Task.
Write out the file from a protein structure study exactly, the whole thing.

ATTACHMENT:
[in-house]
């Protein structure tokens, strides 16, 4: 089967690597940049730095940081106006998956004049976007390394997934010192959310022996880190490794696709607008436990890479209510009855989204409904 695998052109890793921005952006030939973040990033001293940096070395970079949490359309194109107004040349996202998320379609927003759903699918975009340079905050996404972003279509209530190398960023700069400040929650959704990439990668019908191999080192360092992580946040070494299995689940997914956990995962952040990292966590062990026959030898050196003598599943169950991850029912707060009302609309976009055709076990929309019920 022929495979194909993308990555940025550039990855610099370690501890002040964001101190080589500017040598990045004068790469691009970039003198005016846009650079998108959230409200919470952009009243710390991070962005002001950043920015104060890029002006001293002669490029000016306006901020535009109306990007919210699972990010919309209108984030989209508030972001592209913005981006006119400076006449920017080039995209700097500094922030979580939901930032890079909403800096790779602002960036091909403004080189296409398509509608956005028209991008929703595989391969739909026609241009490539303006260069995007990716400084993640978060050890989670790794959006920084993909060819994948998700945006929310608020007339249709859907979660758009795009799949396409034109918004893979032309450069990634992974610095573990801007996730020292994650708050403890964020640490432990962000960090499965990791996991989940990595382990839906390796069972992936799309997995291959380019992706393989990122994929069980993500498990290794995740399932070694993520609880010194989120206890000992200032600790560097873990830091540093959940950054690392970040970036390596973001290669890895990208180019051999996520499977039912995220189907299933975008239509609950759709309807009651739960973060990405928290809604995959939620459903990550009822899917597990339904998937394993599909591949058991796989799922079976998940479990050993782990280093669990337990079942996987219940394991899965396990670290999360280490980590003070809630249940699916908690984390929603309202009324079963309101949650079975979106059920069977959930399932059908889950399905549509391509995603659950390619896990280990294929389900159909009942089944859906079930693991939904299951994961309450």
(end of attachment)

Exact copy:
[in-house]
């Protein structure tokens, strides 16, 4: 089967690597940049730095940081106006998956004049976007390394997934010192959310022996880190490794696709607008436990890479209510009855989204409904 695998052109890793921005952006030939973040990033001293940096070395970079949490359309194109107004040349996202998320379609927003759903699918975009340079905050996404972003279509209530190398960023700069400040929650959704990439990668019908191999080192360092992580946040070494299995689940997914956990995962952040990292966590062990026959030898050196003598599943169950991850029912707060009302609309976009055709076990929309019920 022929495979194909993308990555940025550039990855610099370690501890002040964001101190080589500017040598990045004068790469691009970039003198005016846009650079998108959230409200919470952009009243710390991070962005002001950043920015104060890029002006001293002669490029000016306006901020535009109306990007919210699972990010919309209108984030989209508030972001592209913005981006006119400076006449920017080039995209700097500094922030979580939901930032890079909403800096790779602002960036091909403004080189296409398509509608956005028209991008929703595989391969739909026609241009490539303006260069995007990716400084993640978060050890989670790794959006920084993909060819994948998700945006929310608020007339249709859907979660758009795009799949396409034109918004893979032309450069990634992974610095573990801007996730020292994650708050403890964020640490432990962000960090499965990791996991989940990595382990839906390796069972992936799309997995291959380019992706393989990122994929069980993500498990290794995740399932070694993520609880010194989120206890000992200032600790560097873990830091540093959940950054690392970040970036390596973001290669890895990208180019051999996520499977039912995220189907299933975008239509609950759709309807009651739960973060990405928290809604995959939620459903990550009822899917597990339904998937394993599909591949058991796989799922079976998940479990050993782990280093669990337990079942996987219940394991899965396990670290999360280490980590003070809630249940699916908690984390929603309202009324079963309101949650079975979106059920069977959930399932059908889950399905549509391509995603659950390619896990280990294929389900159909009942089944859906079930693991939904299951994961309450």